Want To Lessen Your Carbon Footprint? Consider This Simple Diet Change

mbg Contributor By Caroline Muggia
mbg Contributor
Caroline Muggia is a writer, environmental advocate, and registered yoga teacher (E-RYT) with a B.A. in Environmental Studies & Psychology from Middlebury College.

Image by Sean Locke / Stocksy

When it comes to climate change, greenhouse gas emissions play a significant role in the changes we're seeing globally, such as rising ocean temperatures and more natural disasters and extreme weather. While the largest contributors to greenhouse gas emissions in the U.S. are transportation, electricity, and industrial production, food production contributes to about 9 percent of total carbon emissions.

Certain agriculture management practices, cattle poop, and the production of rice, for example, all release greenhouse gas. It's a little tough to wrap our heads around the fact that our daily food choices contribute to the carbon footprint in the U.S. and globally. But it's clear they do, according to a new study that found by substituting one food daily we may be able to cut our carbon footprint from diet in half.

The new study, presented at the American Society for Nutrition annual meeting, looked at the diets of thousands of people in the U.S. and had people report what they had eaten over 24 hours. They found that the food with the highest negative effect on the environment was cuts of beef and that 20 percent of participants had eaten this carbon-emitting food.

Interested in how a different type of meat would affect the carbon footprint, the researchers used a simulation and replaced the beef with a poultry product like broiled chicken or ground turkey. They did this one time for each person that had eaten the beef in the last 24-hours.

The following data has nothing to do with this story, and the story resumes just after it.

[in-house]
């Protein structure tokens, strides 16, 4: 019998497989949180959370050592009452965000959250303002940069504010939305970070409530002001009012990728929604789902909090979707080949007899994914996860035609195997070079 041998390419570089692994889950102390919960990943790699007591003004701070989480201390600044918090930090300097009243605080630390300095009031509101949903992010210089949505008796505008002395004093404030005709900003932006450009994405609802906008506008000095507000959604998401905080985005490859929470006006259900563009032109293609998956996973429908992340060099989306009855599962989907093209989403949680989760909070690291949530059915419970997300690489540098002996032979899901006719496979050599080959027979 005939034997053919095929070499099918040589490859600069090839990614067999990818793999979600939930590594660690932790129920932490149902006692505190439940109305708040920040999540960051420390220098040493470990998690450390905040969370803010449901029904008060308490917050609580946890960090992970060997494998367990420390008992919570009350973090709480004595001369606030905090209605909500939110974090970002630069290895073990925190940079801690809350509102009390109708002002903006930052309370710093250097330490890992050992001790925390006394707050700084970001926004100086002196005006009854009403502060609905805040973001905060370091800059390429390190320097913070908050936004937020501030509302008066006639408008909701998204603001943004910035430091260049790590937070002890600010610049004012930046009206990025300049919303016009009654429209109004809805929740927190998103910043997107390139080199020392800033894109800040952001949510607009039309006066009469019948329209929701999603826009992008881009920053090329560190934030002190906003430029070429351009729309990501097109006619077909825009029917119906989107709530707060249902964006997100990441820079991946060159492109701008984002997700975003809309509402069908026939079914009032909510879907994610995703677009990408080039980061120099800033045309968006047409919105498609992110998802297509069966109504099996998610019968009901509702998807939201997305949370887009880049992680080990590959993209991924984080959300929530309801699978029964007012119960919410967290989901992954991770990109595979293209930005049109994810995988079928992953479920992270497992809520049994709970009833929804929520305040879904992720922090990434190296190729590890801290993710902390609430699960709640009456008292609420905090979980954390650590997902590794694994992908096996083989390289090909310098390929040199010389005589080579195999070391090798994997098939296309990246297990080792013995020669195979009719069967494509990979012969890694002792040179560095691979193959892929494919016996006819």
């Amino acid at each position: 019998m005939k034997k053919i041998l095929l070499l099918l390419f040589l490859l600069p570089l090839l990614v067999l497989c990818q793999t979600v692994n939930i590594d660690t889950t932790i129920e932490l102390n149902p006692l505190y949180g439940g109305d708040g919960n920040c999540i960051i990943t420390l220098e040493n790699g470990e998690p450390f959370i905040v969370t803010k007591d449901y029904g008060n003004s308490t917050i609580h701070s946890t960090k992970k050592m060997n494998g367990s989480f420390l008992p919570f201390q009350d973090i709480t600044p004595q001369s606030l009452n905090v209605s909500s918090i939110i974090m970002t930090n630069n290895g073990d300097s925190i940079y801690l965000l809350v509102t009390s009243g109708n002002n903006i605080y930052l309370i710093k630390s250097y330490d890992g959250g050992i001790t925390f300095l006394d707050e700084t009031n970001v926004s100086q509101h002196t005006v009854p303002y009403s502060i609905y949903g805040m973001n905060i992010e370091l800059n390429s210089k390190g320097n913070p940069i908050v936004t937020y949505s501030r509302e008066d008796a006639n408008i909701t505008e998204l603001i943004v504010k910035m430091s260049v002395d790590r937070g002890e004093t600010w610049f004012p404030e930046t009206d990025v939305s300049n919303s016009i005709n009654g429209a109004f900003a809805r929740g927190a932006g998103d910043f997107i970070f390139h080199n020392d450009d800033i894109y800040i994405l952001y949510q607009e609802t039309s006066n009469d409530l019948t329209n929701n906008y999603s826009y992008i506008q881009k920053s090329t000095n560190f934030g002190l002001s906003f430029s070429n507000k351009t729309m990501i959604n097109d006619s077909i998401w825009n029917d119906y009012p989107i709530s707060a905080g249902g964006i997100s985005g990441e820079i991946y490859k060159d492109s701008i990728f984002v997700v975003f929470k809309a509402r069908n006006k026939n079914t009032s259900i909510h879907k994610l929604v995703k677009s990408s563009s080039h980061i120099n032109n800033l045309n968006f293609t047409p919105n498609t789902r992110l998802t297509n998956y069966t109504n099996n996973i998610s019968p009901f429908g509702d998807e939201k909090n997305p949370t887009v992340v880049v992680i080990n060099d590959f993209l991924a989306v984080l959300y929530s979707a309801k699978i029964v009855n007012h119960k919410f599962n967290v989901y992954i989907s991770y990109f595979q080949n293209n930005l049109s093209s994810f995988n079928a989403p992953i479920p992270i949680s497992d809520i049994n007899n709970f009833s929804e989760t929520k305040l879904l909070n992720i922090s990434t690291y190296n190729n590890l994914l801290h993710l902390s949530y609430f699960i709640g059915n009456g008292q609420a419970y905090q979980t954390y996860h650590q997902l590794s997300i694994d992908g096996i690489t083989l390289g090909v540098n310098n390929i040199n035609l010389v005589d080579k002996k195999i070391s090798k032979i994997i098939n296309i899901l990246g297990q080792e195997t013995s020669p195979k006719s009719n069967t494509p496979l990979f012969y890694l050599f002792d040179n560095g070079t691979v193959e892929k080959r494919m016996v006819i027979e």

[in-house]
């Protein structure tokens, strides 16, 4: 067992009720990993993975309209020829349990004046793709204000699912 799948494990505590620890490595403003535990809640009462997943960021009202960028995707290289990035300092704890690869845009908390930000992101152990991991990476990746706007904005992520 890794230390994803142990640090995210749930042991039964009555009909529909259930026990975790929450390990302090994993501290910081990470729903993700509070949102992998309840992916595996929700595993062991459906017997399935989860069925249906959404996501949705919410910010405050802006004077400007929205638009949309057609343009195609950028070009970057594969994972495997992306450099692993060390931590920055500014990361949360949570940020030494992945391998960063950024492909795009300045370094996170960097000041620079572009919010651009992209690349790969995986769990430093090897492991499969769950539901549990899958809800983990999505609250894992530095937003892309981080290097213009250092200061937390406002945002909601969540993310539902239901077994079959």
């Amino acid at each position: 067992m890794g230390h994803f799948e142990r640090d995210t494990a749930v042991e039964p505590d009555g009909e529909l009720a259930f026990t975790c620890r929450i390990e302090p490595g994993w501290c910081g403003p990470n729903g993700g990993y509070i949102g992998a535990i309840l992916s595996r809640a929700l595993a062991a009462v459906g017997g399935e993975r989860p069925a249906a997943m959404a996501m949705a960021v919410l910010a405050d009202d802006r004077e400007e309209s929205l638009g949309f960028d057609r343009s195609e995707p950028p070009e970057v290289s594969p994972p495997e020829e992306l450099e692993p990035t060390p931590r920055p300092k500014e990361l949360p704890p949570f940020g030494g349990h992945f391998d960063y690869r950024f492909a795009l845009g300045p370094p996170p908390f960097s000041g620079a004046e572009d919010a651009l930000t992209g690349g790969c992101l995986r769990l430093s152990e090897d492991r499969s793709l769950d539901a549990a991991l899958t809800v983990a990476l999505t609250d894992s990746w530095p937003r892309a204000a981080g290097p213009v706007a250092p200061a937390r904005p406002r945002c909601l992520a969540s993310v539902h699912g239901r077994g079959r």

"Our simulation showed that you don't have to give up animal products to improve your carbon footprint," said lead study author Diego Rose, Ph.D., professor, and director of nutrition at Tulane University. "Just one food substitution brought close to a 50% reduction, on average, in a person's carbon footprint."

Can you imagine if thousands or millions of meat eaters made this switch? We often hear about the benefits of a plant-based diet for our health and the environment (which there are tons!), but for many, keeping animal protein in their diet is more realistic based on their lifestyle or health needs. This study highlights a more environmentally friendly option for those who still would like to eat animal protein but want to lower their carbon footprint.

Besides opting for lower-carbon foods, you can also try to reduce food waste by only buying or ordering what you can eat. Food waste is yet another contributor to our carbon footprint, so if you do find yourself with leftovers, save them for later or make sure to compost.

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